Taiwan again scrambles jets against China planes

A US-made F-16V fighter jet with its armaments on display during an exercise at a military base in Chiayi, southern Taiwan, on Jan 15, 2020.
A US-made F-16V fighter jet with its armaments on display during an exercise at a military base in Chiayi, southern Taiwan, on Jan 15, 2020. PHOTO: AFP

TAIPEI • Taiwan's air force scrambled warplanes for a second day in a row yesterday to intercept Chinese jets that approached the island claimed by Beijing as its own, as tensions between the two sides took on a potentially dangerous military dimension.

Taiwan's Defence Ministry said Chinese jets, accompanying H-6 bombers, briefly crossed an unofficial mid-line in the Taiwan Strait that separates the two, prompting its air force to rush to intercept and warn the Chinese to leave.

The Chinese aircraft then withdrew to the western side of the line, the ministry added, without identifying the jets.

The H-6s were on a training mission in the Pacific having passed through the Bashi Channel that separates Taiwan from the Philippines, the ministry said and shared a picture of a Taiwan F-16 accompanying one of the H-6 bombers.

China has been flying what it calls "island encirclement" drills on-off since 2016 when Taiwan President Tsai Ing-wen first took office. Beijing believes Ms Tsai, who won re-election last month, wishes to push the island's formal independence.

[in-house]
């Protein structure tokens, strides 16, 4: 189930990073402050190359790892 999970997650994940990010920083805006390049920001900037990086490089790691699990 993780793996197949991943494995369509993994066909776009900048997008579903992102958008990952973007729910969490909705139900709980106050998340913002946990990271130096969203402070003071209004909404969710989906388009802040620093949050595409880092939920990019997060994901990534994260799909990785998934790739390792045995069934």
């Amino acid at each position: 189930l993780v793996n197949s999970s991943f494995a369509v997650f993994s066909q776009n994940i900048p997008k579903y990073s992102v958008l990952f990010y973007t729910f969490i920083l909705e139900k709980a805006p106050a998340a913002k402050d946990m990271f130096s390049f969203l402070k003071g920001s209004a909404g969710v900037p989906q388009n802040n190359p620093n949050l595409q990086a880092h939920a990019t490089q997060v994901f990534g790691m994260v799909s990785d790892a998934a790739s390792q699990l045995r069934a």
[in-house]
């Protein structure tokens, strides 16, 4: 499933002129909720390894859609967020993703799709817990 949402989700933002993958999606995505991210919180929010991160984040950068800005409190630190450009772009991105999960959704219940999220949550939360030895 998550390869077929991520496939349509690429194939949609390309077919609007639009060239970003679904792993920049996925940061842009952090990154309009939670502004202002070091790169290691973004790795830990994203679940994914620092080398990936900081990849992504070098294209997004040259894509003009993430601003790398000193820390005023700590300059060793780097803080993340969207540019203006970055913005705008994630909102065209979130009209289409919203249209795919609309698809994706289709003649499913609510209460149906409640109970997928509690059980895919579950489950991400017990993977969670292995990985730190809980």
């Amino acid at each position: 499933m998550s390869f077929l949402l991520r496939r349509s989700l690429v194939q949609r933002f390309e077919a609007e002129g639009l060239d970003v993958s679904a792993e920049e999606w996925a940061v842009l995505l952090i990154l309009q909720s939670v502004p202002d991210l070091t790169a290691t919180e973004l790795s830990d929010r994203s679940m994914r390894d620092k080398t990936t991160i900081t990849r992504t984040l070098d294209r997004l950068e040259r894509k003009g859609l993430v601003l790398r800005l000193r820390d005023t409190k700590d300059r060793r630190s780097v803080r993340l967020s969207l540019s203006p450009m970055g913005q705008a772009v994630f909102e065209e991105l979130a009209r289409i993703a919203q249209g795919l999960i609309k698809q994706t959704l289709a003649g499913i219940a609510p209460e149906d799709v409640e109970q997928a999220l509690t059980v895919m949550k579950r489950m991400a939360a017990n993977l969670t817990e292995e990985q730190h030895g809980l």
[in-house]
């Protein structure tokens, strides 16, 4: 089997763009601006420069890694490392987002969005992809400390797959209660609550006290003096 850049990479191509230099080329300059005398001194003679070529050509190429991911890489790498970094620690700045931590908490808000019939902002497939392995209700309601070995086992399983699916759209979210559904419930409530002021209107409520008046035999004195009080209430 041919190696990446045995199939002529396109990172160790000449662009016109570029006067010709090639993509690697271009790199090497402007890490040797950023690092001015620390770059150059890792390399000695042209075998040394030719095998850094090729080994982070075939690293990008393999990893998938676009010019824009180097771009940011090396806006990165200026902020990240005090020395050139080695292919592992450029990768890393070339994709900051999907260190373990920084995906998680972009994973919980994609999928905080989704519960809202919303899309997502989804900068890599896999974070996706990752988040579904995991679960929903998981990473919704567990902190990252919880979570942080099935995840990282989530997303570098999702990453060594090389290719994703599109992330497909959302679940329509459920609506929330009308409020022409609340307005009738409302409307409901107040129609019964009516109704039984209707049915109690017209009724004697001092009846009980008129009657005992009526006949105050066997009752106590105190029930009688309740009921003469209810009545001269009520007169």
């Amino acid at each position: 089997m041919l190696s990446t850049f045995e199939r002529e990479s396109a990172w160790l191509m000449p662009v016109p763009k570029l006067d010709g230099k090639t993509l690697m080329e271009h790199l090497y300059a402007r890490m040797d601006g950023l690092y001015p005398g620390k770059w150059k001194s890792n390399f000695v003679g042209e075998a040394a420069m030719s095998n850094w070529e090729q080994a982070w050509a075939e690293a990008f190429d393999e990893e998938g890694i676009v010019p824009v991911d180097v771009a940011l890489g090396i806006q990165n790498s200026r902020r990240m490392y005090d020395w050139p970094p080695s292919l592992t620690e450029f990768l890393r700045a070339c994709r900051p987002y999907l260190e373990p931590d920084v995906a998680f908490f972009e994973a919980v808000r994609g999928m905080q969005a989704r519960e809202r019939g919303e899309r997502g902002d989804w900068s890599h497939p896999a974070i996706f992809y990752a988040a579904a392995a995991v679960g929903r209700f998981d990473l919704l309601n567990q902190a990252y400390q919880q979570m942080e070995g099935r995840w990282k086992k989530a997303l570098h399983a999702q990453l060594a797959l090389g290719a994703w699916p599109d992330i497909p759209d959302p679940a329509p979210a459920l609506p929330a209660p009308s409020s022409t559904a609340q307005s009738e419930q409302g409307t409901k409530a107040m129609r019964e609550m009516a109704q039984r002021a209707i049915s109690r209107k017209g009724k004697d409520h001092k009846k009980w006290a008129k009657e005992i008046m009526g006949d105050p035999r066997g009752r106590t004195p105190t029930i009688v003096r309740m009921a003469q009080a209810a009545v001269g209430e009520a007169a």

On Sunday too, Chinese jets, including J-11 fighters, flew into the Bashi Channel and then out into the Pacific before heading back to base via the Miyako Strait, located between Japan's islands of Miyako and Okinawa. According to Taiwan's official Central News Agency, the F-16s scrambled on Sunday carried live missiles.

There was no immediate comment from China on yesterday's incident. This is only the second time since 2016 that Taiwan has said Chinese jets had crossed the strait's median line. Their military aircraft tend to keep to their own sides.

The Taiwan Affairs Office of China, though, urged Taiwan's ruling Democratic Progressive Party "not to play with fire".

China's Eastern Theatre Command described Sunday's fly-by of the military's combat-ready patrol as a "completely legitimate and necessary action aimed at the current situation in the Taiwan Strait and safeguarding national sovereignty".

 

The latest fly-bys came as Taiwan's vice-president elect, Mr William Lai, was returning from a visit to Washington. China has denounced Mr Lai's trip.

REUTERS

A version of this article appeared in the print edition of The Straits Times on February 11, 2020, with the headline 'Taiwan again scrambles jets against China planes'. Print Edition | Subscribe